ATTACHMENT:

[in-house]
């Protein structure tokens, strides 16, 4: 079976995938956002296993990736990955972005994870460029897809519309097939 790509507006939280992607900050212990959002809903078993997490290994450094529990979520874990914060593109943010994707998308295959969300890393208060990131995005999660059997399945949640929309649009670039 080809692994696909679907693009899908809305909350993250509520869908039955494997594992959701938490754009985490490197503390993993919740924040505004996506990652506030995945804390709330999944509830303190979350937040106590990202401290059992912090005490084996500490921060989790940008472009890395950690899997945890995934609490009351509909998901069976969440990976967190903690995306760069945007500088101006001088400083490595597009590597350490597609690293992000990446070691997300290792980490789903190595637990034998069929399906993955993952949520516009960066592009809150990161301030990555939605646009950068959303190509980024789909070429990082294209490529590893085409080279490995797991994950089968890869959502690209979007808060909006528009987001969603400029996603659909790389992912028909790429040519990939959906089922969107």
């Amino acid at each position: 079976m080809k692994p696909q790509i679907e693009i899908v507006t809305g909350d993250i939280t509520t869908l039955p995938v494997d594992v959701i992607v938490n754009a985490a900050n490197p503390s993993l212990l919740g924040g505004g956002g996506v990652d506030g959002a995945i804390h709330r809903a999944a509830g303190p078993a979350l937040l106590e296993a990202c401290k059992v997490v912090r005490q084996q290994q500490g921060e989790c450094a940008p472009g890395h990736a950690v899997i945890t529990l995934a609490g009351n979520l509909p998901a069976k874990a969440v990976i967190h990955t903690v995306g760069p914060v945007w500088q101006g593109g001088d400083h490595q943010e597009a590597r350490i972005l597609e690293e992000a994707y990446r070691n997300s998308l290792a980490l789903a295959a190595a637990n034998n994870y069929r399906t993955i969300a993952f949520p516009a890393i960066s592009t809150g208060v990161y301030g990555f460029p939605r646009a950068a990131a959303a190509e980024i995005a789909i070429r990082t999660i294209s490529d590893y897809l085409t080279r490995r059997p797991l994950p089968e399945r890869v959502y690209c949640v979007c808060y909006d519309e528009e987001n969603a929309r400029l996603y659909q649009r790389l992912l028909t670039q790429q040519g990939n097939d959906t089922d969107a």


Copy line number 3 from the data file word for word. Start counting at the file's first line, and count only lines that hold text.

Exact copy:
């Amino acid at each position: 079976m080809k692994p696909q790509i679907e693009i899908v507006t809305g909350d993250i939280t509520t869908l039955p995938v494997d594992v959701i992607v938490n754009a985490a900050n490197p503390s993993l212990l919740g924040g505004g956002g996506v990652d506030g959002a995945i804390h709330r809903a999944a509830g303190p078993a979350l937040l106590e296993a990202c401290k059992v997490v912090r005490q084996q290994q500490g921060e989790c450094a940008p472009g890395h990736a950690v899997i945890t529990l995934a609490g009351n979520l509909p998901a069976k874990a969440v990976i967190h990955t903690v995306g760069p914060v945007w500088q101006g593109g001088d400083h490595q943010e597009a590597r350490i972005l597609e690293e992000a994707y990446r070691n997300s998308l290792a980490l789903a295959a190595a637990n034998n994870y069929r399906t993955i969300a993952f949520p516009a890393i960066s592009t809150g208060v990161y301030g990555f460029p939605r646009a950068a990131a959303a190509e980024i995005a789909i070429r990082t999660i294209s490529d590893y897809l085409t080279r490995r059997p797991l994950p089968e399945r890869v959502y690209c949640v979007c808060y909006d519309e528009e987001n969603a929309r400029l996603y659909q649009r790389l992912l028909t670039q790429q040519g990939n097939d959906t089922d969107a």